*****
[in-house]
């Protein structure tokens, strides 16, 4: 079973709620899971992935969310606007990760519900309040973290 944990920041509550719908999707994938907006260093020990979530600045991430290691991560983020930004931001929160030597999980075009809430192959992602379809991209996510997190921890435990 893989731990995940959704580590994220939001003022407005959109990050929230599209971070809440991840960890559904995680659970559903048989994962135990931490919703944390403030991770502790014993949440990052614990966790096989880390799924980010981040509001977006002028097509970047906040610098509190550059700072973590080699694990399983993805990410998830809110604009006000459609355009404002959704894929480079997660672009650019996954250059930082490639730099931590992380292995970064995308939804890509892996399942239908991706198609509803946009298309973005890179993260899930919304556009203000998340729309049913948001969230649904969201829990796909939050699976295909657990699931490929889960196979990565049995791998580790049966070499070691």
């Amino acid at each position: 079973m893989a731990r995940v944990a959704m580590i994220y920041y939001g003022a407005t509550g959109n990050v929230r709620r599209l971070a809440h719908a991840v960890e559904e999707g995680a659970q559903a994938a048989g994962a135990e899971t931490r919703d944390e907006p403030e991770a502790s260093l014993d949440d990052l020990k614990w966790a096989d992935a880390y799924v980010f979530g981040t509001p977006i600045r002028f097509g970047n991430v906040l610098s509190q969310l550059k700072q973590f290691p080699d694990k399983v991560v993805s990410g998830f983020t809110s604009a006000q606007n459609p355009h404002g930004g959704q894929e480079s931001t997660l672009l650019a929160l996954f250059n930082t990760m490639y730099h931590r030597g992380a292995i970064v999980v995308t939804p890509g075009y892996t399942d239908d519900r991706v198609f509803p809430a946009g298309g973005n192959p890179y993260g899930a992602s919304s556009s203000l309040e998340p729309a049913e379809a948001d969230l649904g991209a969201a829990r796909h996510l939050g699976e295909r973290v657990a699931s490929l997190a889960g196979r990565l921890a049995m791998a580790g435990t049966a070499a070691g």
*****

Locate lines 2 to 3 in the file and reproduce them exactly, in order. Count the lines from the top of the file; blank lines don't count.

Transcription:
């Protein structure tokens, strides 16, 4: 079973709620899971992935969310606007990760519900309040973290 944990920041509550719908999707994938907006260093020990979530600045991430290691991560983020930004931001929160030597999980075009809430192959992602379809991209996510997190921890435990 893989731990995940959704580590994220939001003022407005959109990050929230599209971070809440991840960890559904995680659970559903048989994962135990931490919703944390403030991770502790014993949440990052614990966790096989880390799924980010981040509001977006002028097509970047906040610098509190550059700072973590080699694990399983993805990410998830809110604009006000459609355009404002959704894929480079997660672009650019996954250059930082490639730099931590992380292995970064995308939804890509892996399942239908991706198609509803946009298309973005890179993260899930919304556009203000998340729309049913948001969230649904969201829990796909939050699976295909657990699931490929889960196979990565049995791998580790049966070499070691």
């Amino acid at each position: 079973m893989a731990r995940v944990a959704m580590i994220y920041y939001g003022a407005t509550g959109n990050v929230r709620r599209l971070a809440h719908a991840v960890e559904e999707g995680a659970q559903a994938a048989g994962a135990e899971t931490r919703d944390e907006p403030e991770a502790s260093l014993d949440d990052l020990k614990w966790a096989d992935a880390y799924v980010f979530g981040t509001p977006i600045r002028f097509g970047n991430v906040l610098s509190q969310l550059k700072q973590f290691p080699d694990k399983v991560v993805s990410g998830f983020t809110s604009a006000q606007n459609p355009h404002g930004g959704q894929e480079s931001t997660l672009l650019a929160l996954f250059n930082t990760m490639y730099h931590r030597g992380a292995i970064v999980v995308t939804p890509g075009y892996t399942d239908d519900r991706v198609f509803p809430a946009g298309g973005n192959p890179y993260g899930a992602s919304s556009s203000l309040e998340p729309a049913e379809a948001d969230l649904g991209a969201a829990r796909h996510l939050g699976e295909r973290v657990a699931s490929l997190a889960g196979r990565l921890a049995m791998a580790g435990t049966a070499a070691g």